For most people, driving is a fact of life. With driving comes car maintenance. The cost of routine vehicle maintenance varies tremendously between makes and models but one thing that remains largely the same is the cost of fuel. Whether you drive a Ford or a Ferrari, your car needs fuel. And while some vehicles might require premium (more on that shortly), the cost of filling up for the road ahead is, per gallon, generally the same regardless. The costs of living are ever increasing and being mindful of your fuel expenses is an excellent way to stash some extra cash. Read on to better understand fuel economy and how to optimize your vehicle and save at the pump.
Small Strategies for Big Savings for Fuel Economy in Downriver Michigan
This may seem like a silly question at a glance, but it’s important to understand that fuel economy is more than a fixed number used to sell vehicles. Suppose a manufacturer claims their vehicle gets 30 miles to the gallon. It would be reasonable to assume that for every 30 miles traveled, one gallon of gas is burned. And while this may be true under optimum conditions, there are a tremendous number of variables that need to be accounted for should you wish to enjoy manufacture-claimed figures. Generally speaking, the larger the engine and the more horsepower a car makes, the worse the fuel economy is going to be. But two exact same makes and models can have vastly different fuel economy figures, and there are several reasons for this. Staying up on routine maintenance is an excellent place to start should you wish to achieve maximum fuel efficiency.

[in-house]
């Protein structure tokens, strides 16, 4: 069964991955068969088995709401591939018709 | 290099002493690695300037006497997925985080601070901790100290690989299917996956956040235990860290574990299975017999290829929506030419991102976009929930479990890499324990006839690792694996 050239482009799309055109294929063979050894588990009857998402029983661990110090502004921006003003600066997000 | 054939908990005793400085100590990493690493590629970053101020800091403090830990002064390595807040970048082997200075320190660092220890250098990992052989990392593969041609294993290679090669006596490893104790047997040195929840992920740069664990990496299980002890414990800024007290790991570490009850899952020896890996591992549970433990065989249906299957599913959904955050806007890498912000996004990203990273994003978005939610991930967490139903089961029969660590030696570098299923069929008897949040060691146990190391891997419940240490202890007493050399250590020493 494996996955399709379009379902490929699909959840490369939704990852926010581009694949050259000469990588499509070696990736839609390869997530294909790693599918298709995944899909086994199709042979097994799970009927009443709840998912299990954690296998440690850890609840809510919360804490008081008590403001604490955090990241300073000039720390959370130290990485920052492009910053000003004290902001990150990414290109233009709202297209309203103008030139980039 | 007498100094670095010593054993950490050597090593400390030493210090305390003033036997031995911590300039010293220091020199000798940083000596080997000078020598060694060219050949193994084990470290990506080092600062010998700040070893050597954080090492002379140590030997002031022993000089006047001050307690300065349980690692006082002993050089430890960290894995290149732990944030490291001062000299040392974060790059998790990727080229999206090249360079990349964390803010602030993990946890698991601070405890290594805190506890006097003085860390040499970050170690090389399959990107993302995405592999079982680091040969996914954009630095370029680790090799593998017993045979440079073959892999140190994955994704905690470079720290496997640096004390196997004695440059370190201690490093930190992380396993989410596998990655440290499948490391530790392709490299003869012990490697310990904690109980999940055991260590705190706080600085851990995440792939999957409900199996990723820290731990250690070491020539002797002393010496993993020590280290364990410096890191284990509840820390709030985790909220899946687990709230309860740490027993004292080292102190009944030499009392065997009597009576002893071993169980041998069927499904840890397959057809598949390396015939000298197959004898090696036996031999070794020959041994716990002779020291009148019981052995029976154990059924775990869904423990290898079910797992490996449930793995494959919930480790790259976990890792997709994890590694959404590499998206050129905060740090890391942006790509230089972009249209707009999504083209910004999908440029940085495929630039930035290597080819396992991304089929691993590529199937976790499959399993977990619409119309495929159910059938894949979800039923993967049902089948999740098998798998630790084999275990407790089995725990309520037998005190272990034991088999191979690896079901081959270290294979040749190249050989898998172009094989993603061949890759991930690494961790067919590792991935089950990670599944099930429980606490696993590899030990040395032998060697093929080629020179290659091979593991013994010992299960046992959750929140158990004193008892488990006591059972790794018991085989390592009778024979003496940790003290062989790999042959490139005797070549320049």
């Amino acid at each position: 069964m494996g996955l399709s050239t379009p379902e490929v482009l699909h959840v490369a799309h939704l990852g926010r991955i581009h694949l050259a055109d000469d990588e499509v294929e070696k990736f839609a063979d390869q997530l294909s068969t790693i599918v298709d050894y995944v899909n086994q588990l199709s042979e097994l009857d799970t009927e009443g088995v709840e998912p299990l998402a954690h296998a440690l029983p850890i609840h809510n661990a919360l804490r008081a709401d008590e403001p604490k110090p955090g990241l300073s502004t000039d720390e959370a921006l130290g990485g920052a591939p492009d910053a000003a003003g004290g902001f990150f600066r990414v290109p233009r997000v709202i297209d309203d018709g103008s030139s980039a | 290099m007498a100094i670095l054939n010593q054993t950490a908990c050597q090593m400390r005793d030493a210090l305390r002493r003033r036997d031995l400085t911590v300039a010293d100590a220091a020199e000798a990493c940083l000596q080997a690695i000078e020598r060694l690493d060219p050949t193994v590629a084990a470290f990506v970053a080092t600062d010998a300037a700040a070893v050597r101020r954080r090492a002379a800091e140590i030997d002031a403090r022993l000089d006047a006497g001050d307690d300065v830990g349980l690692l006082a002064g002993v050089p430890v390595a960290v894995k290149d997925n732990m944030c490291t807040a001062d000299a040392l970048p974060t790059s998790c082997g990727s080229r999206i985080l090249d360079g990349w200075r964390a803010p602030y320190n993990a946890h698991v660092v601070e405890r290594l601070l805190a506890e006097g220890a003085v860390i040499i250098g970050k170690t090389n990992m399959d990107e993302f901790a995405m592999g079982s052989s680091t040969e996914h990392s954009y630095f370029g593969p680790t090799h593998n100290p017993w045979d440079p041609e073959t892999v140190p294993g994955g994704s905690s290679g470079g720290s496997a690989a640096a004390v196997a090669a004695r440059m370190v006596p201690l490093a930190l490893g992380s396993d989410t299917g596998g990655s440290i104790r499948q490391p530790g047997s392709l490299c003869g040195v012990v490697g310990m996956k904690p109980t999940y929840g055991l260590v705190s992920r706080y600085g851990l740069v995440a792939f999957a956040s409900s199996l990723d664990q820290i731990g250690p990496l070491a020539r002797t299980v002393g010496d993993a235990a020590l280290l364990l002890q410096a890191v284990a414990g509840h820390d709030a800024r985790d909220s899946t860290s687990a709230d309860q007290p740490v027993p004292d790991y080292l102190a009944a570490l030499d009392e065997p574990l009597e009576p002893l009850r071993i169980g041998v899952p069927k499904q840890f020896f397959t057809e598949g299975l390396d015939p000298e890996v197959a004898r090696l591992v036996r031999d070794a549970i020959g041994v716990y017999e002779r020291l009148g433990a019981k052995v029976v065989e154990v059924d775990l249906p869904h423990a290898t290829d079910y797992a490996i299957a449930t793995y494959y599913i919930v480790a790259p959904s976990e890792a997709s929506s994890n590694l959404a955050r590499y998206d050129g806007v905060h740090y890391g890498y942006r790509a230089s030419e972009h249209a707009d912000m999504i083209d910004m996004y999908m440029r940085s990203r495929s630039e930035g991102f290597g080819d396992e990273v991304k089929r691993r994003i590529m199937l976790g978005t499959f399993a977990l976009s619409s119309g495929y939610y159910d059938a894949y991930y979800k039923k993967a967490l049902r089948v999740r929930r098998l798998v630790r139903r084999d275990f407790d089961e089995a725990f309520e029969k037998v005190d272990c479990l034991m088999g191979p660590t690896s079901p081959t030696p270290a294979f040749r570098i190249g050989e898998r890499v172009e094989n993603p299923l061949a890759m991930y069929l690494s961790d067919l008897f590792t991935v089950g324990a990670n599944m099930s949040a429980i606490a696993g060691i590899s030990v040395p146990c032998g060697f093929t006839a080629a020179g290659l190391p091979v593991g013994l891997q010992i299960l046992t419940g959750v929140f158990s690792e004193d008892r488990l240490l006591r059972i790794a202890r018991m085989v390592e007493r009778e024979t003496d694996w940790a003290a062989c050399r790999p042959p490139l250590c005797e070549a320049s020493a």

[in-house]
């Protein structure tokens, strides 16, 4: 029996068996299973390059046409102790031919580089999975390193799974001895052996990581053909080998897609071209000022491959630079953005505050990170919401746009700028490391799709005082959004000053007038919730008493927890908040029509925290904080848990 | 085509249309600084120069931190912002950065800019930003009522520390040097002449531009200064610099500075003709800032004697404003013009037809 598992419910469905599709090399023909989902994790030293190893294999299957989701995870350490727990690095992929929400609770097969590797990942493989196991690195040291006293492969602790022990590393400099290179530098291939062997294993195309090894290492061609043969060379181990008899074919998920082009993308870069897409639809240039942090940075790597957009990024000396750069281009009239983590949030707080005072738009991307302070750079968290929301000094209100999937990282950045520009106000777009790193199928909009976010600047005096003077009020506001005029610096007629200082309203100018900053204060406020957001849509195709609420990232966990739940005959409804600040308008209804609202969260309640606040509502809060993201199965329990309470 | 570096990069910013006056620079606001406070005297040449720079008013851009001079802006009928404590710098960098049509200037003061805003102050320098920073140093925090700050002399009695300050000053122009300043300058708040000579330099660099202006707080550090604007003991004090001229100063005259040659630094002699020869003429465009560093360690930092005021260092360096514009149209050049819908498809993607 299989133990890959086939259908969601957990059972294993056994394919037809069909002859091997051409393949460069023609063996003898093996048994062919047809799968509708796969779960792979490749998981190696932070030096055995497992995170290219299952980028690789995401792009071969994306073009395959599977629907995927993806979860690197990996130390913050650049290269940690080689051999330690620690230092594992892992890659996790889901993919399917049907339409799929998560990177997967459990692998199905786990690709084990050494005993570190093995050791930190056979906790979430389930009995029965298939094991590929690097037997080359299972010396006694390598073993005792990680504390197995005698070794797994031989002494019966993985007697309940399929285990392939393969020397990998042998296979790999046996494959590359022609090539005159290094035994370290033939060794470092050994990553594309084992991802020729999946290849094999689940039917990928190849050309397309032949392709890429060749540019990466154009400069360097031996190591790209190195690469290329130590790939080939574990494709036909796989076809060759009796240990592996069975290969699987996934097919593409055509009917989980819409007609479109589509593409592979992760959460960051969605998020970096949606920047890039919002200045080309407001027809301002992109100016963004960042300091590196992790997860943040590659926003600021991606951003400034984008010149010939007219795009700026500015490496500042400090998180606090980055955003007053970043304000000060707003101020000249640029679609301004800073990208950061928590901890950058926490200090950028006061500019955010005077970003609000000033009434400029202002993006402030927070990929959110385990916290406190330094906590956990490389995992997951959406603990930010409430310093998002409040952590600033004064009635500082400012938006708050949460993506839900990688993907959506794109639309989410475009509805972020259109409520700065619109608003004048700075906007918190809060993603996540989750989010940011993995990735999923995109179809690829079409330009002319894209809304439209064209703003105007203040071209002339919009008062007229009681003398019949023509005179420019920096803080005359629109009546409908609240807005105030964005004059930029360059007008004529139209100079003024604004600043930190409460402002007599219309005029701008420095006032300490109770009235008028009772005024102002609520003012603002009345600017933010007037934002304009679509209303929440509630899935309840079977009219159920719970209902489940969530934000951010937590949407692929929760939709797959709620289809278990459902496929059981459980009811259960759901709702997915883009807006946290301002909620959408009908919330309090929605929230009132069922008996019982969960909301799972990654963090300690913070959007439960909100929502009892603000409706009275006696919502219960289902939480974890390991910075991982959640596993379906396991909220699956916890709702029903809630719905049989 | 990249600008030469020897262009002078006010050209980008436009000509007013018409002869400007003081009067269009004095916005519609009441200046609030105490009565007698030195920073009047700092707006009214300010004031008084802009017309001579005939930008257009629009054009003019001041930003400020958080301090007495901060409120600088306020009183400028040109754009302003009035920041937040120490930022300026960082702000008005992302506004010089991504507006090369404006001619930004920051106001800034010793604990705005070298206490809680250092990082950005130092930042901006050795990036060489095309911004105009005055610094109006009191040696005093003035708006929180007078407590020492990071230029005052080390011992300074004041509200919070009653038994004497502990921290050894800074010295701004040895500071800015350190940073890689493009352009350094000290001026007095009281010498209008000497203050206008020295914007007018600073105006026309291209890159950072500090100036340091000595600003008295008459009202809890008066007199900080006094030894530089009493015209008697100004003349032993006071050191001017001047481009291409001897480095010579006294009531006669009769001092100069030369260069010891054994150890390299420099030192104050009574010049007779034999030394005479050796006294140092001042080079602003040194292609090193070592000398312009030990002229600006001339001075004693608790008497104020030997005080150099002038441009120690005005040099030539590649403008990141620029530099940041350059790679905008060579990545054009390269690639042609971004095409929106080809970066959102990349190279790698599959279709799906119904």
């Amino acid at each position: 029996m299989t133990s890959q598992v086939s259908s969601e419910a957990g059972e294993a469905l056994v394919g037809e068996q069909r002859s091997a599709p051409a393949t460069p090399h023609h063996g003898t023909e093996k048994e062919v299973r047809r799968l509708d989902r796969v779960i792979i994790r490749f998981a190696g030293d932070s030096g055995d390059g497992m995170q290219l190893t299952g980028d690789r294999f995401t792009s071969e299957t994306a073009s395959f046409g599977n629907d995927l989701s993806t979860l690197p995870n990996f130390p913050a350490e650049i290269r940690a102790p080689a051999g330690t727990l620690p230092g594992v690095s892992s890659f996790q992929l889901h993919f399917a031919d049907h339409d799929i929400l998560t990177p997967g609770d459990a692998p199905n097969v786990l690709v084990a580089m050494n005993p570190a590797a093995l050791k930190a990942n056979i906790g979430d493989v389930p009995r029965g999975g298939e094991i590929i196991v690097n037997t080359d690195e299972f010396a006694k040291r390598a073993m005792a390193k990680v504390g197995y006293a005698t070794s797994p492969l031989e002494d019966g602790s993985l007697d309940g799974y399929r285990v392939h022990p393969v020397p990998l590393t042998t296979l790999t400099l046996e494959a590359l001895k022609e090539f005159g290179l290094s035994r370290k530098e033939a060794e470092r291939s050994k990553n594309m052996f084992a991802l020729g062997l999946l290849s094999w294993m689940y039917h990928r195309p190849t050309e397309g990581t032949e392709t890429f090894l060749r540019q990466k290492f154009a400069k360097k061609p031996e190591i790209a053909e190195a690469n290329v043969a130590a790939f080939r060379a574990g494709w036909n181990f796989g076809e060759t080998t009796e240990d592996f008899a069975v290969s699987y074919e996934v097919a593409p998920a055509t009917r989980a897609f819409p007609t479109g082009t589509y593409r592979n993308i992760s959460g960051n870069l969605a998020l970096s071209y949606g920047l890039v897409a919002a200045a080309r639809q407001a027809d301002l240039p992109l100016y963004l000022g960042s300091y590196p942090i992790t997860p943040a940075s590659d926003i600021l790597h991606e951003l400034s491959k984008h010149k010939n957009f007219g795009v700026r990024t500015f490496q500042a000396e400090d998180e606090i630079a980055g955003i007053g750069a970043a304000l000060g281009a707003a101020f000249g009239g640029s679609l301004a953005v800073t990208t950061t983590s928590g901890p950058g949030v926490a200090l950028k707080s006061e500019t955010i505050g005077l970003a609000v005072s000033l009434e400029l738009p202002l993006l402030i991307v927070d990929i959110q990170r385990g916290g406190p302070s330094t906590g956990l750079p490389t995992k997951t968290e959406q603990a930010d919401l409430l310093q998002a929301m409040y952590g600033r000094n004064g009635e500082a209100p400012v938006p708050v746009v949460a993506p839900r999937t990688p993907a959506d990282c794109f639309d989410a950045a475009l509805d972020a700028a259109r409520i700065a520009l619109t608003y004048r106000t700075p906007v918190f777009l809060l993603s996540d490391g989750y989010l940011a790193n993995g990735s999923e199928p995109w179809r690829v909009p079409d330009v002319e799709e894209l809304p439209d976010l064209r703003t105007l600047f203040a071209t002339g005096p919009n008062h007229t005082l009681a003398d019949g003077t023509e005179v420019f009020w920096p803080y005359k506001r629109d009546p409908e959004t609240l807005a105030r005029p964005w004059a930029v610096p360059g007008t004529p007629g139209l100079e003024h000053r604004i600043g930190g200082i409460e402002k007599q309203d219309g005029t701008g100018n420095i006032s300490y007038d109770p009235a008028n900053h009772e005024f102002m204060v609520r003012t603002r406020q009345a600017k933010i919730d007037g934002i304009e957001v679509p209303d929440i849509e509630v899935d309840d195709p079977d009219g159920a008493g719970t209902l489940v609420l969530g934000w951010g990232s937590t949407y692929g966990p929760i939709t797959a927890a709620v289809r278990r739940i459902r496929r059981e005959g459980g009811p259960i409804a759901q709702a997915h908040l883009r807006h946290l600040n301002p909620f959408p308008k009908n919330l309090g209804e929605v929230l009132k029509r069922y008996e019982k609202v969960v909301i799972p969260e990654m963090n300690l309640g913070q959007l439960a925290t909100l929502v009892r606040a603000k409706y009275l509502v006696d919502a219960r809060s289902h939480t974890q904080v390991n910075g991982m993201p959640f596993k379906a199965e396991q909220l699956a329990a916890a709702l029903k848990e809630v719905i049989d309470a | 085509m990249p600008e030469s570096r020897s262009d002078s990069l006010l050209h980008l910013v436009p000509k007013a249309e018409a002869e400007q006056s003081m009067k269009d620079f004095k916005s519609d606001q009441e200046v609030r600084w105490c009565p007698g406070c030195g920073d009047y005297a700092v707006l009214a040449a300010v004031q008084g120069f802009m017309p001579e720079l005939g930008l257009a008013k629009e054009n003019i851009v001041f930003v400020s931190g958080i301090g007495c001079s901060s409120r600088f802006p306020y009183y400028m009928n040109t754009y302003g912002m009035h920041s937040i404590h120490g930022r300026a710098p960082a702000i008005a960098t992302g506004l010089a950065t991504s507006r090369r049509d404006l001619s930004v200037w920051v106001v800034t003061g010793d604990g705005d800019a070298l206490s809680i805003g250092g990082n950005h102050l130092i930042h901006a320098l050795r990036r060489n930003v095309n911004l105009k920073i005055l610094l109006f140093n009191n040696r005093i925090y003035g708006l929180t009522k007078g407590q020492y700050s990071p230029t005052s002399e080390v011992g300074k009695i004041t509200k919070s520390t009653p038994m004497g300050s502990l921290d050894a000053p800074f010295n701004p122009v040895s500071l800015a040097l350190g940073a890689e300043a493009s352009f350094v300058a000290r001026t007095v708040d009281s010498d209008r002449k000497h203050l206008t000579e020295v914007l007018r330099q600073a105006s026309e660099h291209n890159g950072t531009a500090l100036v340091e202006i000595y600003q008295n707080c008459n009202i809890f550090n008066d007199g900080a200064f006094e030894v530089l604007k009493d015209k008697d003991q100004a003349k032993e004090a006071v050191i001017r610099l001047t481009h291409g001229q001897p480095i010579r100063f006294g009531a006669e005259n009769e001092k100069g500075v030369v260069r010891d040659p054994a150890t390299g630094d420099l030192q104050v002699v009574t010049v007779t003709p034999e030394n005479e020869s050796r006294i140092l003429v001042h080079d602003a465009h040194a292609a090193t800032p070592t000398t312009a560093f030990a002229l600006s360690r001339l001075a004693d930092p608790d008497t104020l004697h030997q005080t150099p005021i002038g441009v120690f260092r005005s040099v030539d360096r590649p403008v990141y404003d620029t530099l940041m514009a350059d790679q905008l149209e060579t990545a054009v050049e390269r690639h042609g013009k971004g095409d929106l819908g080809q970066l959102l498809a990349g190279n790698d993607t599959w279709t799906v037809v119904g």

…And you’ll also burn through a tank in no time. Frequent visual inspections of your tires, as well as keeping a close eye on tire pressure is an important part of any fuel consumption strategy. Most cars made in the last decade or so feature an on-board tire pressure monitoring system, which displays a light when pressure is low. This monitoring system is mandated by the EPA on all newly produced vehicles as an effort to get drivers to be more mindful of tire pressure. Simply put, a tire low on air will require more effort to turn, which requires more gasoline to achieve, and increased pollution is a result. Properly inflated tires in good condition will pay dividends at the pump.
Remove Excess Weight
There are two ways to make a car faster: more power, and less weight. The latter is generally free, and removing excess weight will not only improve performance, but also fuel economy. Ditching unused roof racks and last winter’s sandbags all help to increase fuel economy – especially in the case of the roof rack, which not only adds weight, but increases drag. The wind resistance created by external accessories creates additional work for the engine, which as you’ve probably guessed, uses more fuel. Shedding unnecessary weight from your vehicle is an excellent strategy for reducing fuel consumption.
A Premium Not Worth Paying